The crisis emerging from the spiralling cost of housing ever increasing numbers of prisoners stems from the failure of governments to accept two incontestable premises. First, prison should be reserved for people who scare us, not those who anger us. Second, the principal aim of sentencing must be community protection and this should be determined by assessing the risks and needs of offenders.
The problem is so acute that in Victoria spending growth on prisons exceeds that directed to health or education. Moreover, the state government is spending 10 times more on new prisons than on public housing. It costs Victorians more than $130,000 annually to lock away each prisoner. At this rate, it soon will be cheaper to close every prison and ensure the safety of the community by simply assigning one prison officer to follow each offender around the clock as they wander around the community.
The criminal justice system is a policy debacle. Australian prison numbers broke 30,000 for the first time in 2013. I warned then this would lead to unsustainable public costs. Since then numbers have soared more than 40 per cent, to more than 43,000 prisoners. I also warned that this would lead to reflexive, unthinking changes to government policy and practice.
So it is not surprising that last week Victorian Corrections Minister Ben Carroll casually announced he was considering making rehabilitation a prime purpose of the corrections system. There is not a single criminologist on the planet who would argue with this approach but every one of them would take issue with the announcement being pursued without the sparsest information provided regarding how Victorian prisons would be converted from unremittingly punitive institutions to centres of rehabilitation.
Absent this explanation, Carroll’s comments are just another thought bubble adding to Victoria’s $1.8 billion annual corrections budget, while ensuring almost half our prisoners continue to return to prison within two years of release.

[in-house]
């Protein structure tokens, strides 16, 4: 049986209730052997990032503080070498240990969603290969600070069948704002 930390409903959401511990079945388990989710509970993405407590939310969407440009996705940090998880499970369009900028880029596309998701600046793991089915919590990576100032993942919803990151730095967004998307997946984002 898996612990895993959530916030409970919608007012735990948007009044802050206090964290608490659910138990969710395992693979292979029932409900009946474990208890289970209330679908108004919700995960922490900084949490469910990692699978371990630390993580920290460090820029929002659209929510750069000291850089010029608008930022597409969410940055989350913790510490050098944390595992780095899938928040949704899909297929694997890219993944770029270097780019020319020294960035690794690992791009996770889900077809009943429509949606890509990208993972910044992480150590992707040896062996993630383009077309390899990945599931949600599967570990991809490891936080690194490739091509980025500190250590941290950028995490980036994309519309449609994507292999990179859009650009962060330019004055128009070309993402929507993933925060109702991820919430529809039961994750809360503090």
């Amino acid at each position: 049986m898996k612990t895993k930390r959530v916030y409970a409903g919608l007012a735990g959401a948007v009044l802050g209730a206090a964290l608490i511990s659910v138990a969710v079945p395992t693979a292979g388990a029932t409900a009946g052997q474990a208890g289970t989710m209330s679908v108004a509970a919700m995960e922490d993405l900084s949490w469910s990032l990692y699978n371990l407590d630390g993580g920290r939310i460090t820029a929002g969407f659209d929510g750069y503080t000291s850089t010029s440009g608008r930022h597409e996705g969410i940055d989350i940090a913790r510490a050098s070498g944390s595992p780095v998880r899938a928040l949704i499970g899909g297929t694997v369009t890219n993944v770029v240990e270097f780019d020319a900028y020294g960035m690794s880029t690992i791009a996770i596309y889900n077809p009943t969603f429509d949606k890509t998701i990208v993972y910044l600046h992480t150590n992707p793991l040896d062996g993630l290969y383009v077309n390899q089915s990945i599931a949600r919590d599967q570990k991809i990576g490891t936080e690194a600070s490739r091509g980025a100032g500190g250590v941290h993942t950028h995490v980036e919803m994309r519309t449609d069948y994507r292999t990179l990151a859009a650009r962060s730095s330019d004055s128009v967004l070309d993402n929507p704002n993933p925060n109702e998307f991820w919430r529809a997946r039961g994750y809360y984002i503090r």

Here is the answer. The first part requires clarity regarding the nature of crime and the purpose of prison. Sentencing is the process through which the community acts in its most coercive nature against individuals. Prison is the harshest sanction in our system. It deprives offenders of much that is meaningful in their lives. It should be confined to acts that cause the greatest harm. The crimes that damage people the most involve sex and/or violence. Prison should be confined to these offenders who cause us this suffering; they scare us. They should always be imprisoned — normally for longer periods than is the case today.
But about 40 per cent of prisoners have not committed violent or sexual offences. Tax cheats, social security rorters and drug sellers make us angry because they break the rules and sometimes cause incidental harm in the community, but they don’t directly harm us. They need to be punished but it is self-defeating and disproportionate to spend more than $100,000 on them each year. We can find smarter and more measured solutions, including the expanded use of GPS tracking of offenders, limiting their movements within the community and stripping them of their assets.
Second, we need to identify accurately the nature of the risk presented by offenders. At present judges make totally unstructured judgments regarding the likelihood that a defendant will reoffend. Research shows they are poor at such predictions. Far more accurate are risk and assessment tools that evaluate the likelihood an offender will recidivate and identify the interventions that would best reduce reoffending.
Rehabilitation is always desirable, but it is pointless unless it is informed by scientific data regarding the means that are necessary to alter the attitudes of offenders. And we need the resources in the community and in prisons to implement rehabilitative programs.
Australia has a pitiable history of arbitrary and thoughtless criminal justice reforms. Nonetheless, the best approach to reforming offenders is to educate them. Educated people make more prudent decisions, have better risk-benefit barometers and have more to lose by committing crime. Prisons need to be turned to centres of learning, and conditions in prisons need to closely resemble those in the community without compromising security. This is the approach in Norway, where prison numbers are a fraction of ours. When Norwegian prisoners leave jail, they seldom return.
“Tough on crime” continues to be a vote winner for Australian politicians but not when it leads to second-rate schools and hospitals. The tipping point may have been finally reached when it’s not only prisoners who need to implement more educated approaches to problem solving.
Mirko Bagaric is Director of the Evidence-Based Sentencing and Criminal Justice Project at Swinburne University of Technology. This opinion piece was originally published in The Australian.